The European Convention on the Exercise of Children's Rights seeks to specify the procedural rights of a child to be heard in respect of family

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proceedings, including the right to be informed and express his or her views, the right to reply in person or through other persons to be represented and the right to be assisted in expressing his or her views. It is clearly important that a child should be dealt with in a way that takes account of age, level of maturity and intellectual and emotional capacity and that measures are taken to encourage every child's ability to understand and participate effectively in proceedings about his own welfare. I submit that a child-centred approach is not only morally and ethically right, but that the child's right to be heard should be backed up in law.

I recognise and appreciate that the Government have given some assurances to the House of Commons Special Standing Committee that children will be a party to proceedings in placement order cases, with the appointment of children's guardians and the right to separate legal representation. However, there is still lack of guarantee that all the necessary investigations of a child's welfare will be made in every adoption case with an independent check of social work practice. If the child felt that there was a problem with a proposed adoption, the guardian could be made aware of that and could alert the court.

The Law Society has suggested that the Bill be amended to provide that placement proceedings, which will be closely linked to care proceedings and adoption proceedings, be specified proceedings under Section 41 of the Children Act. In such proceedings, the court appoints an officer of the Children and Family Court Advisory and Support Services, to which the Minister referred during a previous debate. CAFCASS could represent the child unless satisfied that it is not necessary to do so to safeguard the child's interests. Thus, the child's wishes could be independently reported to the court in order to ensure proper investigation and presentation of the child's views and welfare.

The child must have a voice independent of the local authority, the prospective special guardian and the birth family, so that he or she can have proper representation and an independent check by a children's guardian as officer of the court. The Bill does not guarantee this and I hope that the Minister will consider ways in which it can. I beg to move.

Baroness David: I should like strongly to support this amendment. I have supported endless amendments on getting the views of the child heard. It is important in these proceedings that we should have provision on the face of the Bill. The Department of Health has a good reputation on listening to the views of children. Indeed, the Minister has today made a number of references to hearing the views of the child. It seems to me that in court proceedings it is very important that should be heard.

I have more confidence in the Department for Education and Skills than in the Department of Health. The other day I had a failure in getting an amendment accepted which I thought ought to have been. Therefore, I hope that today the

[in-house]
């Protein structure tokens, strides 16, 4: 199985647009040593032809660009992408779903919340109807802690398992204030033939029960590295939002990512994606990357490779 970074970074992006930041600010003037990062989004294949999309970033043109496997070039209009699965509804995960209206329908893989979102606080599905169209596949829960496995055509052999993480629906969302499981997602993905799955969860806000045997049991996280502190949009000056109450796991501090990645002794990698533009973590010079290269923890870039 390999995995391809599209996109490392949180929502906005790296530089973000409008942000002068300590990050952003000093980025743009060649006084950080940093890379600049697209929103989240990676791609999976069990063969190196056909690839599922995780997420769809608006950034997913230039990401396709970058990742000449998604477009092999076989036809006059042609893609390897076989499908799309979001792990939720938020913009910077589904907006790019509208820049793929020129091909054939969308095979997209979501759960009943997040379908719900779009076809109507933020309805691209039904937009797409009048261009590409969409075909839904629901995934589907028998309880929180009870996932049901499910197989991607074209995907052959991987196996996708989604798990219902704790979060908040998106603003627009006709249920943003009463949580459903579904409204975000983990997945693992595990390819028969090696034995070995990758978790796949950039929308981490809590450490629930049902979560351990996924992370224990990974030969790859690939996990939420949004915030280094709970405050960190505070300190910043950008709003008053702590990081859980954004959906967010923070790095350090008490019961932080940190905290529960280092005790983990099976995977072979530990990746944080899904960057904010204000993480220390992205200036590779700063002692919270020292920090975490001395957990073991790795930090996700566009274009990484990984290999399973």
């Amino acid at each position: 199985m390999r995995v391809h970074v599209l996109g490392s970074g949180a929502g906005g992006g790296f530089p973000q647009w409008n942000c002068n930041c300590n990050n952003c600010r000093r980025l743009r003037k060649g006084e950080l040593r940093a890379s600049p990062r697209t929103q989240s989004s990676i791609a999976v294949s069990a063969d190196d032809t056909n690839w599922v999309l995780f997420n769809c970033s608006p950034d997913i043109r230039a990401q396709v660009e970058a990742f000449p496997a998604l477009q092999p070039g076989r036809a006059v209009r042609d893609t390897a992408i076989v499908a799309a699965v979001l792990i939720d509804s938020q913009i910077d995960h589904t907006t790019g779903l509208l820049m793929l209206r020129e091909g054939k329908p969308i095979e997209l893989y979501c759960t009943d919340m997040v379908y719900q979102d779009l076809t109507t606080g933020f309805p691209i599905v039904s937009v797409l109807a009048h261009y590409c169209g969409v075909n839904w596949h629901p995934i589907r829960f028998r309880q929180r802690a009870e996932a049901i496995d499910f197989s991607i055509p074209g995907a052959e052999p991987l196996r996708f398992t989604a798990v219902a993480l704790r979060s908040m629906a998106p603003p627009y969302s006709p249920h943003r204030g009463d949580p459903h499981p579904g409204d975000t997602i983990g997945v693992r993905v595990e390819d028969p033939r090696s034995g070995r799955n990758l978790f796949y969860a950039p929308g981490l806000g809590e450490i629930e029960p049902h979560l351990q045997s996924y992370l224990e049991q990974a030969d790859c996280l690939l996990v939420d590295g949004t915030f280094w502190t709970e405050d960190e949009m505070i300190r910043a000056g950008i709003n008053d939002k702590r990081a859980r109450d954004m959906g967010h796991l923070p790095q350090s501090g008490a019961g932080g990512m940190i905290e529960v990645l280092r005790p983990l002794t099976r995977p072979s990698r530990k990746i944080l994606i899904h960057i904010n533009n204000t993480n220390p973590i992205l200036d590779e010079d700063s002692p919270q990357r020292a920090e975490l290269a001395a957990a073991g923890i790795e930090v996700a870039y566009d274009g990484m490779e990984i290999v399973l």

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Minister—I understand that it is to be my noble friend Lady Scotland—will make a real commitment to accept this one.

The Earl of Listowel: I rise to speak to the amendment which also stands in my name. Following the full laying out of terms by the noble Baroness, Lady Massey of Darwen, and having spoken to a similar amendment on Monday, I will not repeat what has been said.

I raised a problem with the Minister. I was grateful for the full response of the noble Baroness, Lady Scotland, at the previous occasion, and I asked her what she expected to happen in the case of a mother threatened with imprisonment for not allowing contact. That question was not then addressed by the Minister, although her general response was that the courts must proceed on a case-by-case basis.

I would be grateful if further information were provided on what would be expected in cases in which mothers are threatened with imprisonment. Perhaps the noble Baroness, Lady Scotland, would write to me on that. I find it hard to imagine a situation in which the loss of a mother to prison would be in the best interests of the children. I am asking for assurance that in such cases at least a guardian will have been appointed and a report produced on the consequences of the decision on the welfare interests of the child.

I apologise for not giving the noble Baroness notice of the question. In speaking with Women's Aid today, I hear that there are seven cases on its books where women appear to be under threat of imprisonment for not allowing access to their children. That is a matter of great concern. Perhaps over the Summer Recess there might be an opportunity to obtain independent examination of those cases, and when we return we will have a clearer idea of what is happening on the ground. I would certainly be grateful for more information on this matter.